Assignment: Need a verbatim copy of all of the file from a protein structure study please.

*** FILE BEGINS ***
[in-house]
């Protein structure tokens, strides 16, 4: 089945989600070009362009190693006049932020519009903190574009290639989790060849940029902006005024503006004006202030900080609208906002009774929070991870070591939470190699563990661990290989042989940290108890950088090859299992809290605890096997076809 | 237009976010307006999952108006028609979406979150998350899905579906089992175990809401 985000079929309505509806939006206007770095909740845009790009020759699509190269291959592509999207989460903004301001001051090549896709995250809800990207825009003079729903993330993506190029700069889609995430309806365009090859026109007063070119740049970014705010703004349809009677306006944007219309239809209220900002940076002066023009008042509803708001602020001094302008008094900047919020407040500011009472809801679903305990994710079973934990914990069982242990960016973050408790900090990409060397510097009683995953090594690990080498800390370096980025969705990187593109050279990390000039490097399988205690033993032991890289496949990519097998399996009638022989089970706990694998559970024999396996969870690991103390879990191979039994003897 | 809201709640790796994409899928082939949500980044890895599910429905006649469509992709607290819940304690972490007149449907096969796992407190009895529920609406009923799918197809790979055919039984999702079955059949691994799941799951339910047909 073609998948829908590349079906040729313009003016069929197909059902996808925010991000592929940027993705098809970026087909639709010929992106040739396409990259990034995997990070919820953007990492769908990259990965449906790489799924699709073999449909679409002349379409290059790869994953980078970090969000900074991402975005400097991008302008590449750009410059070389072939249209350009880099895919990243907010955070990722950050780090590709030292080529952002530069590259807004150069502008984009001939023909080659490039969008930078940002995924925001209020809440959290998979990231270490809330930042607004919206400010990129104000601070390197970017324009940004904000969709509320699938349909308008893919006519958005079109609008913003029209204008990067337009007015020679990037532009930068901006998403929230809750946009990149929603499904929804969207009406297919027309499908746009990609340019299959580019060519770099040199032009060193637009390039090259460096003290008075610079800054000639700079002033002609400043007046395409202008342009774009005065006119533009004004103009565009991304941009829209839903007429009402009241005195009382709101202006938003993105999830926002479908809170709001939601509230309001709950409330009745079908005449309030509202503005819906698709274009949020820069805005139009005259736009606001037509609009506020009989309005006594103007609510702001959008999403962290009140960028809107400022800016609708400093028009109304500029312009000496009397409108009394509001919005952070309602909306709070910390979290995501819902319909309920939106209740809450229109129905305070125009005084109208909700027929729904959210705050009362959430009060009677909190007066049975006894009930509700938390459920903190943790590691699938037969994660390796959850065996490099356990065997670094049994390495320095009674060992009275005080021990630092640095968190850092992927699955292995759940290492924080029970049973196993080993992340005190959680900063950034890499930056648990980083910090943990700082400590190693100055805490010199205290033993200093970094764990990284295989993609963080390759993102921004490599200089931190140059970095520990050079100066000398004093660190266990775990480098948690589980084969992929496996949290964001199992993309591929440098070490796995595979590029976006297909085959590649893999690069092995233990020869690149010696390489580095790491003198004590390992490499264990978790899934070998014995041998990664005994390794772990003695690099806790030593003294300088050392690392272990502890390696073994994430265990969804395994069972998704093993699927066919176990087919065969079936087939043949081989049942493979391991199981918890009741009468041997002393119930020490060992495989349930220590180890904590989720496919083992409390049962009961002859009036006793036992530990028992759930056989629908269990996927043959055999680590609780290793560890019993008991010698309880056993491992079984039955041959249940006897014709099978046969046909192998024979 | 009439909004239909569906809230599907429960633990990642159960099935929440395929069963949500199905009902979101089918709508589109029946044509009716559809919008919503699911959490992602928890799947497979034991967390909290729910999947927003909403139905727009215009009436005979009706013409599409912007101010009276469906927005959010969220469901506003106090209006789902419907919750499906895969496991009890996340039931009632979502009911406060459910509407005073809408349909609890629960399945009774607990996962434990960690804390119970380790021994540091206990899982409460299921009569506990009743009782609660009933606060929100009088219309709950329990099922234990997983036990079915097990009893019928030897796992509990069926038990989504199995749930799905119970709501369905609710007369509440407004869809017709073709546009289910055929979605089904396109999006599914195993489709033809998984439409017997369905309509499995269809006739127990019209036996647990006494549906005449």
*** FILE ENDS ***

[in-house]
């Protein structure tokens, strides 16, 4: 089945989600070009362009190693006049932020519009903190574009290639989790060849940029902006005024503006004006202030900080609208906002009774929070991870070591939470190699563990661990290989042989940290108890950088090859299992809290605890096997076809 | 237009976010307006999952108006028609979406979150998350899905579906089992175990809401 985000079929309505509806939006206007770095909740845009790009020759699509190269291959592509999207989460903004301001001051090549896709995250809800990207825009003079729903993330993506190029700069889609995430309806365009090859026109007063070119740049970014705010703004349809009677306006944007219309239809209220900002940076002066023009008042509803708001602020001094302008008094900047919020407040500011009472809801679903305990994710079973934990914990069982242990960016973050408790900090990409060397510097009683995953090594690990080498800390370096980025969705990187593109050279990390000039490097399988205690033993032991890289496949990519097998399996009638022989089970706990694998559970024999396996969870690991103390879990191979039994003897 | 809201709640790796994409899928082939949500980044890895599910429905006649469509992709607290819940304690972490007149449907096969796992407190009895529920609406009923799918197809790979055919039984999702079955059949691994799941799951339910047909 073609998948829908590349079906040729313009003016069929197909059902996808925010991000592929940027993705098809970026087909639709010929992106040739396409990259990034995997990070919820953007990492769908990259990965449906790489799924699709073999449909679409002349379409290059790869994953980078970090969000900074991402975005400097991008302008590449750009410059070389072939249209350009880099895919990243907010955070990722950050780090590709030292080529952002530069590259807004150069502008984009001939023909080659490039969008930078940002995924925001209020809440959290998979990231270490809330930042607004919206400010990129104000601070390197970017324009940004904000969709509320699938349909308008893919006519958005079109609008913003029209204008990067337009007015020679990037532009930068901006998403929230809750946009990149929603499904929804969207009406297919027309499908746009990609340019299959580019060519770099040199032009060193637009390039090259460096003290008075610079800054000639700079002033002609400043007046395409202008342009774009005065006119533009004004103009565009991304941009829209839903007429009402009241005195009382709101202006938003993105999830926002479908809170709001939601509230309001709950409330009745079908005449309030509202503005819906698709274009949020820069805005139009005259736009606001037509609009506020009989309005006594103007609510702001959008999403962290009140960028809107400022800016609708400093028009109304500029312009000496009397409108009394509001919005952070309602909306709070910390979290995501819902319909309920939106209740809450229109129905305070125009005084109208909700027929729904959210705050009362959430009060009677909190007066049975006894009930509700938390459920903190943790590691699938037969994660390796959850065996490099356990065997670094049994390495320095009674060992009275005080021990630092640095968190850092992927699955292995759940290492924080029970049973196993080993992340005190959680900063950034890499930056648990980083910090943990700082400590190693100055805490010199205290033993200093970094764990990284295989993609963080390759993102921004490599200089931190140059970095520990050079100066000398004093660190266990775990480098948690589980084969992929496996949290964001199992993309591929440098070490796995595979590029976006297909085959590649893999690069092995233990020869690149010696390489580095790491003198004590390992490499264990978790899934070998014995041998990664005994390794772990003695690099806790030593003294300088050392690392272990502890390696073994994430265990969804395994069972998704093993699927066919176990087919065969079936087939043949081989049942493979391991199981918890009741009468041997002393119930020490060992495989349930220590180890904590989720496919083992409390049962009961002859009036006793036992530990028992759930056989629908269990996927043959055999680590609780290793560890019993008991010698309880056993491992079984039955041959249940006897014709099978046969046909192998024979 | 009439909004239909569906809230599907429960633990990642159960099935929440395929069963949500199905009902979101089918709508589109029946044509009716559809919008919503699911959490992602928890799947497979034991967390909290729910999947927003909403139905727009215009009436005979009706013409599409912007101010009276469906927005959010969220469901506003106090209006789902419907919750499906895969496991009890996340039931009632979502009911406060459910509407005073809408349909609890629960399945009774607990996962434990960690804390119970380790021994540091206990899982409460299921009569506990009743009782609660009933606060929100009088219309709950329990099922234990997983036990079915097990009893019928030897796992509990069926038990989504199995749930799905119970709501369905609710007369509440407004869809017709073709546009289910055929979605089904396109999006599914195993489709033809998984439409017997369905309509499995269809006739127990019209036996647990006494549906005449």